The Cannes film festival is not just about killings made on big-money movie deals sealed over champagne in hotel suites and on luxury yachts.
It is a goldmine too for many locals in the French Riviera resort.
“For my boss the festival is the goose that lays golden eggs,” a hotel receptionist called Herve told AFP.
The proof, he declared, is that a room in his two-star hotel goes “from 40 euros ($45) a night to 260” as soon as the red carpet is rolled out.
It is not the only establishment to rake it in when the population of the town almost triples for the festival.
A few minutes walk away, the price of a room in a rival three-star hotel rockets five times from 71 euros a night to 350 — without breakfast.
“The six rooms that we put aside for the very last minute will be filled very rapidly” at the very top price, said the receptionist at the hotel, which is officially fully booked.
Even if the four days in March when MIPIM, the world’s leading property congress, is held in Cannes are more profitable day-for-day for the conference town, the film festival fortnight with its 40,000 accredited movers and shakers is on an entirely different scale.
- Town makes $200 million –
For hotels close to the giant Palais des Festivals, where the red carpet premieres are held, the festival accounts for nearly a sixth of their annual turnover, said the Cannes hoteliers union, UMIH.
The festival was worth an astonishing 197 million euros to the town in 2017, according to official municipal figures.
Even so, hoteliers insist there is still room for improvement.
“Everything fills up for the first week of the festival but the second is more difficult,” said Christine Welter of UMIH.
“For several years now people are not staying as long as they did,” she added.
She also warned that “the cards are also being reshuffled” by the possible defection of people working with Netflix, whose films are barred from competing in the festival because it refuses to release them in French cinemas.
“When suddenly demand falls the market has to adjust,” Welter cautioned, pointing the finger of blame partly at what she regards as the unfair competition of people letting out their homes and apartments.
Just as many homes in Cannes are being rented now out as hotel rooms — “6,000 of each,” she revealed.
- Locals cashing in –
It has become something of a racket, Welter complained, with some people renting out several flats.
Airbnb alone claims between 2,500 and 4,000 arrivals a night, peaking with 4,600 on Friday May 17 — nearly 10 times the number of Cannes homes it is handling on the Friday before the festival.
With that amount of fast money to be made, “some locals don’t think twice about going and sleeping in a campsite along the coast so they can rent their places out for a fortune,” quipped Herve, the hotel receptionist.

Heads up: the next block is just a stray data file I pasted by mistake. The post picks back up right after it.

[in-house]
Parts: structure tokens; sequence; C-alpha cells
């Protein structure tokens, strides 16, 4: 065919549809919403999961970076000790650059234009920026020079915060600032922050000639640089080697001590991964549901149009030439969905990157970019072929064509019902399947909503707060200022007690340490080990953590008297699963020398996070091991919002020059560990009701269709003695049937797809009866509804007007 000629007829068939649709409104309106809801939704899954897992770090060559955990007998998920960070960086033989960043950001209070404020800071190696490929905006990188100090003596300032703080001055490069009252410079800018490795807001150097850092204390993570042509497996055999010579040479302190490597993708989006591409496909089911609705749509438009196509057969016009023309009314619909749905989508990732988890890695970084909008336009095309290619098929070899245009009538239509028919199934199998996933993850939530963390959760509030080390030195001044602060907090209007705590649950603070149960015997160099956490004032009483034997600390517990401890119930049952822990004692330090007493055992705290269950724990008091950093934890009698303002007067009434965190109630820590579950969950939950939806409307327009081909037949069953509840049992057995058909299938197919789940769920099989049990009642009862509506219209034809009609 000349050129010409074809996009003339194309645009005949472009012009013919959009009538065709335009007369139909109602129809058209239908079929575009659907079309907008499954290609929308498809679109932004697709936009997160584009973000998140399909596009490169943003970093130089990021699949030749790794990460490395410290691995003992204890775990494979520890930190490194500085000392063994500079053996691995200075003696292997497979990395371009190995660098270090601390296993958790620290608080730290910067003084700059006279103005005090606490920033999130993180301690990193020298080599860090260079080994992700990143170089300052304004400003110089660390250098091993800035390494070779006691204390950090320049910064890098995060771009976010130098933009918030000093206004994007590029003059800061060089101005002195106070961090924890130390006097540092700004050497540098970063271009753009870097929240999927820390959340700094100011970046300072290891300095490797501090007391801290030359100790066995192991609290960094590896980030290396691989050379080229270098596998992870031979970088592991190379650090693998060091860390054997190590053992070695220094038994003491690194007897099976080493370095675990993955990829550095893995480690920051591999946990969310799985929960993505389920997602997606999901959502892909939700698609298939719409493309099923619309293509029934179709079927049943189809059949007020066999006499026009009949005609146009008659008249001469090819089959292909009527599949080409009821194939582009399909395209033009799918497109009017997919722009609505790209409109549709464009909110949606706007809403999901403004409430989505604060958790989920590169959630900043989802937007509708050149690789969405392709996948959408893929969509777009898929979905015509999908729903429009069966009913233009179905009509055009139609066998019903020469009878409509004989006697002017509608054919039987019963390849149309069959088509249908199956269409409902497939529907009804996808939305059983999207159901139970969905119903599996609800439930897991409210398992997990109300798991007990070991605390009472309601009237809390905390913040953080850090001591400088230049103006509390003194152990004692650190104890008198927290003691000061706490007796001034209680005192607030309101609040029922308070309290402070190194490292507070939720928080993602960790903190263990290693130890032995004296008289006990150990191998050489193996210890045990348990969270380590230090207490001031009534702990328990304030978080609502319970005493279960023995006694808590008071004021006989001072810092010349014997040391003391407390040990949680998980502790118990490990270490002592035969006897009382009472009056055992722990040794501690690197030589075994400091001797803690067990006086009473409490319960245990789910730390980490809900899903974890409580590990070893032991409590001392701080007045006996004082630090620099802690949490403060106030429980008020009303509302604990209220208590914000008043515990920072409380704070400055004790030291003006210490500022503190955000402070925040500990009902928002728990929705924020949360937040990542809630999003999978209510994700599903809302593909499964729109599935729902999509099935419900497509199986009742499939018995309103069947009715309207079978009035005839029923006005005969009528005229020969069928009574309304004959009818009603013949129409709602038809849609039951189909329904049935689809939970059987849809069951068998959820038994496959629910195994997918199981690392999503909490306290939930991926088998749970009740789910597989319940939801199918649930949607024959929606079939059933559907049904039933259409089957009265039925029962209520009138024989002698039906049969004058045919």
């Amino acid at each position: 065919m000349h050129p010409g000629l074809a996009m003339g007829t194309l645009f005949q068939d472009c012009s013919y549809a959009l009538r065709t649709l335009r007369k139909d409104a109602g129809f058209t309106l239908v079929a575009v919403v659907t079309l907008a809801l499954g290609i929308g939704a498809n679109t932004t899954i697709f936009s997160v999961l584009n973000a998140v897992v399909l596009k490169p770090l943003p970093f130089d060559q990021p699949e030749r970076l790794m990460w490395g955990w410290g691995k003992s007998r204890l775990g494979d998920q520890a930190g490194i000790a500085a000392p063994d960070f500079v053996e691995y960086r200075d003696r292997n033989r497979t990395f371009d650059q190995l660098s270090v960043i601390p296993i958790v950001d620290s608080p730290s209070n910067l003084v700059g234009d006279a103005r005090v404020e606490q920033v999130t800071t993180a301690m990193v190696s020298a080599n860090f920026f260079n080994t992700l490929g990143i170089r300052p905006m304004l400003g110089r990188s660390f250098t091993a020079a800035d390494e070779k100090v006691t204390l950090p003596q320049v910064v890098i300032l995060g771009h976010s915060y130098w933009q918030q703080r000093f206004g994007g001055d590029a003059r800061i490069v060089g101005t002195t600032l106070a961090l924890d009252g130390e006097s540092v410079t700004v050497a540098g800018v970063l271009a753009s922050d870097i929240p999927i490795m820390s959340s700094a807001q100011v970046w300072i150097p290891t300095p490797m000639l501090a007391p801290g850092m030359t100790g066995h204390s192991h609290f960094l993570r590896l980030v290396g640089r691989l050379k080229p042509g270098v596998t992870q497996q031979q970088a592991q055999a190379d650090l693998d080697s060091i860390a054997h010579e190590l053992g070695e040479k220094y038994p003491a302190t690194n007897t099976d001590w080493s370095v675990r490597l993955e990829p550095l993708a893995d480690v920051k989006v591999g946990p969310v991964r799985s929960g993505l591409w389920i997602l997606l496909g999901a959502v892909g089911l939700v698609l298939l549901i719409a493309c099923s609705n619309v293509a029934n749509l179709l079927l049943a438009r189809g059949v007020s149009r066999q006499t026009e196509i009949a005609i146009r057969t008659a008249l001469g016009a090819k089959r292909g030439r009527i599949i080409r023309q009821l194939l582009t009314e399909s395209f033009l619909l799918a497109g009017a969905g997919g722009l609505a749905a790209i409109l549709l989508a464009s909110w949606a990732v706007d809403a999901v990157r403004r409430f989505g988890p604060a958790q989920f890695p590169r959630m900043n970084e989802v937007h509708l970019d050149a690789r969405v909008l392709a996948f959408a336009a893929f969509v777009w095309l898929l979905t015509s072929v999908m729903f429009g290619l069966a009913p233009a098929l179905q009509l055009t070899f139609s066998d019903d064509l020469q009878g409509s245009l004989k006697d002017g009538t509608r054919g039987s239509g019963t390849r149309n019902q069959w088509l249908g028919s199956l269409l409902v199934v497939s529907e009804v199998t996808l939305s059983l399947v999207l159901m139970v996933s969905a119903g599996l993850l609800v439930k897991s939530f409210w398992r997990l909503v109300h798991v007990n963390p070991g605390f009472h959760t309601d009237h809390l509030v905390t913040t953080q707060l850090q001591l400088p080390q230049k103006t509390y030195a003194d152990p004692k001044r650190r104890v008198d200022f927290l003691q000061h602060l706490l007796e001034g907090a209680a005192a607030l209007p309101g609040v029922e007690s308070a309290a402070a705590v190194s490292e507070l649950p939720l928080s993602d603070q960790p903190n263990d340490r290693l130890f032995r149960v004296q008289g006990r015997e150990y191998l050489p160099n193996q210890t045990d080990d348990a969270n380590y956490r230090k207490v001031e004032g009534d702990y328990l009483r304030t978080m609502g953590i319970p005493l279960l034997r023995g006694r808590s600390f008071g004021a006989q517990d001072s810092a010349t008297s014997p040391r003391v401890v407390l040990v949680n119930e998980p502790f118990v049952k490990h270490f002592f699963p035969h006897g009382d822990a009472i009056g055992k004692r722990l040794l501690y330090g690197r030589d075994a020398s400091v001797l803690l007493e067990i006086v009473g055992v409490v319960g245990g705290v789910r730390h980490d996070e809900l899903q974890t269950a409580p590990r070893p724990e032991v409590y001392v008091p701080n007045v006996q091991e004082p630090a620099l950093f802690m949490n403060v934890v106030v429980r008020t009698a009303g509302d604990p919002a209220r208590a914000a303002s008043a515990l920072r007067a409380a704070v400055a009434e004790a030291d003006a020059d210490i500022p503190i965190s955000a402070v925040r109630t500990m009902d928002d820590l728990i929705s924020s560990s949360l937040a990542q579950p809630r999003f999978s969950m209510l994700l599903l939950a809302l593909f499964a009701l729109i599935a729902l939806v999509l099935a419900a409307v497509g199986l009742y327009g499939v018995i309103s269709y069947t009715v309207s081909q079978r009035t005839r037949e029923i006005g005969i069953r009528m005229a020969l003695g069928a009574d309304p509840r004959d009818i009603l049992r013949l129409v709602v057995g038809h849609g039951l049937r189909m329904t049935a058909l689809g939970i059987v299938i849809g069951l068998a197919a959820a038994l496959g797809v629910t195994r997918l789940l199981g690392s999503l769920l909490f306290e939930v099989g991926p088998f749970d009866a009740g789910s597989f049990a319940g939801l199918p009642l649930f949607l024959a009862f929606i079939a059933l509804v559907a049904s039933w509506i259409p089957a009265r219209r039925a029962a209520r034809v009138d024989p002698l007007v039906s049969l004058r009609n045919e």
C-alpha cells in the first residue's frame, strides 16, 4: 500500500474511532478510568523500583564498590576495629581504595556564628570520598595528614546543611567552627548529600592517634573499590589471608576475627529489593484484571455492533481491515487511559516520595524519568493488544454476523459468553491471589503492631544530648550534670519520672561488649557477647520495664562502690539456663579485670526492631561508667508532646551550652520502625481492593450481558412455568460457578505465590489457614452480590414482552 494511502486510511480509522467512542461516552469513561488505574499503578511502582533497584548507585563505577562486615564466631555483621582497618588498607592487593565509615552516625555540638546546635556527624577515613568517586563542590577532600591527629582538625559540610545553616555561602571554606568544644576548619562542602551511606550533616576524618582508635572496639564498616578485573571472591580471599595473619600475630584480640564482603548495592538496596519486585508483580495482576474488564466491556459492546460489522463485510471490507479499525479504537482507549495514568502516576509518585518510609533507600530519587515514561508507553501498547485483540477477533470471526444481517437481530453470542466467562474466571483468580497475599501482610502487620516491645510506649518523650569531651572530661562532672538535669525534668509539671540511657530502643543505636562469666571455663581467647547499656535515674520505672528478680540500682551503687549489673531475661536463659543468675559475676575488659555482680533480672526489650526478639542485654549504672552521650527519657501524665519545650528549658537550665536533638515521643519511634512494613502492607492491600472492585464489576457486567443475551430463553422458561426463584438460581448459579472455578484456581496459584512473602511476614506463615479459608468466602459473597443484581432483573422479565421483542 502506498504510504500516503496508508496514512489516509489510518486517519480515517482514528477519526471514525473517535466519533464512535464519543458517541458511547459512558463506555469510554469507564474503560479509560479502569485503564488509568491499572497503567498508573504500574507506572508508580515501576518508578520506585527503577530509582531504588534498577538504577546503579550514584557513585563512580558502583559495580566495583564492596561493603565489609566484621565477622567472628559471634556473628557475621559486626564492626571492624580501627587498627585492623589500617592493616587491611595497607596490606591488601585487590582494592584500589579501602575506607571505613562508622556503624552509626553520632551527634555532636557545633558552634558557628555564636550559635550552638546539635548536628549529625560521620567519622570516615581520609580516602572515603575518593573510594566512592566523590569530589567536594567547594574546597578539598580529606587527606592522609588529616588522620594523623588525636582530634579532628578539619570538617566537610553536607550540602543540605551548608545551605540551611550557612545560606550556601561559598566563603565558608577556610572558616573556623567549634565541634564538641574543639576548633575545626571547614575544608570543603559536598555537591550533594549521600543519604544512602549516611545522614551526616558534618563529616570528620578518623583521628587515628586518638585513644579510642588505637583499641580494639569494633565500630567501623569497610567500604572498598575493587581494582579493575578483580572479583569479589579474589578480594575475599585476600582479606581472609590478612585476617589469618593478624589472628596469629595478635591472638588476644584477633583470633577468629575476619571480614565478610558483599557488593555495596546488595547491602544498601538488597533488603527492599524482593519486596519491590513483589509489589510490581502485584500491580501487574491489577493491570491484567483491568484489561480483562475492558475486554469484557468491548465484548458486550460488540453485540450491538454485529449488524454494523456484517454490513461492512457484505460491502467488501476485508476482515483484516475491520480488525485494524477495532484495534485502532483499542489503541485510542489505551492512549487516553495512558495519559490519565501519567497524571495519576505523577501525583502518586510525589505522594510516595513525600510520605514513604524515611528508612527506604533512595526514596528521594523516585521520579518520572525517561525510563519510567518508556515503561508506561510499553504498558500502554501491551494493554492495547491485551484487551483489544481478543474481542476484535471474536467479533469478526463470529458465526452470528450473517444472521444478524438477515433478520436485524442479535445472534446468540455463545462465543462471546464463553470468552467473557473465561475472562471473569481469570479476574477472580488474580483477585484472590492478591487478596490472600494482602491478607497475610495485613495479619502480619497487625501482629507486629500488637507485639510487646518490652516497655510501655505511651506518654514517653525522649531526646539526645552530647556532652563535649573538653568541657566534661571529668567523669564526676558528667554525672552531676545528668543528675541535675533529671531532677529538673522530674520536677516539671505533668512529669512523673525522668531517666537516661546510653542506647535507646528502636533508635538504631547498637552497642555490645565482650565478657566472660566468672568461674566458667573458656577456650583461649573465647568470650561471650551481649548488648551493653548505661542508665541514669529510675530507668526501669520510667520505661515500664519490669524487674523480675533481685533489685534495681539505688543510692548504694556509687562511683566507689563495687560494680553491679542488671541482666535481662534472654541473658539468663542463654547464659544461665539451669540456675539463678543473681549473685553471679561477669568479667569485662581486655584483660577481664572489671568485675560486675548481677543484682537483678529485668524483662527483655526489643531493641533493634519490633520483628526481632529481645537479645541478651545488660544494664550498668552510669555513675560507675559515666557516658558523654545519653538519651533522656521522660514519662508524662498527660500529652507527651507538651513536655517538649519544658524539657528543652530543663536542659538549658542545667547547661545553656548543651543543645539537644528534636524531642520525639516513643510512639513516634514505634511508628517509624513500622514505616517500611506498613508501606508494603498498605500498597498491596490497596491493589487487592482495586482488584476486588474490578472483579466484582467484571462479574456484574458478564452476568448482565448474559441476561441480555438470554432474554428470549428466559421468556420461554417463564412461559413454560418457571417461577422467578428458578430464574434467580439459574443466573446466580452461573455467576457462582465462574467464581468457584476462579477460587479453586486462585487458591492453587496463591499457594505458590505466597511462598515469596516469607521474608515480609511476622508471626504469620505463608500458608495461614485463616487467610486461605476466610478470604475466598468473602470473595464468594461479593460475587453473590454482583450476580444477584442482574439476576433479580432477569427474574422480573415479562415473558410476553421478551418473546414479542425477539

For the resort’s restaurants — some of whom put up their prices — the festival is also a boon.
“May is the biggest month in the year for us: the place is jammed.We can do 5,000 covers in 11 days,” said Pascal Hamard, who runs an Italian restaurant.
However, he has noticed a drop off in recent years, which he blames on people trying to cash in.
“You feel some of the clientele have become ultra suspicious and are worried about being ripped off,” the restaurateur added, with taxis and hotels hiking up their rates.
“Now people coming to Cannes for the festival are more careful — we can feel that they have been warned by their bosses — and budgets are that much tighter,” Hamard said.
MOVIE REVIEW – Living in Bondage (Rating: 7/10)
If you are sceptical about seeing Living in Bondage: Breaking Free, it will be more than understandable. The Nigerian movie industry has spent much of its time making films bordering on the occult and rituals, many of which are overdrawn, overplayed, bland, and rather off-putting. And the Living in Bondage sequel was always going to centre on that. But this sequel to the 27-year-old original isn’t just about getting mystical, and is worth the promise of debuting director Ramsey Nouah, and the hype.
Breaking Free centres on Nnamdi Okeke (Swanky JK), who’s lost his job and has dreams of the luxury life. Breaking Free stands quite apart from the first film of 1992, but there are still correlations and some verisimilitude, Nnamdi is the son of Andy Okeke (played by Kenneth Okonkwo, who was also the star of the 1992 pic), and unlike the one centred on his father, Nnamdi isn’t exactly wallowing in penury, but rather just wants luxury.
And credit to the film for giving us a picture of Nnamdi in that way; he knows about various types of alcohol that he can’t afford and has knowledge of cars above his paygrade. For most part of the film, we see that Nnamdi isn’t so much just thirsting about the high life, but rather overawed by it; watch him arrive at a party in a Ferrari, yet marvel at a fleet of parked Rolls-Royces. See him look a bit out of place at a party, and not quite fitting in.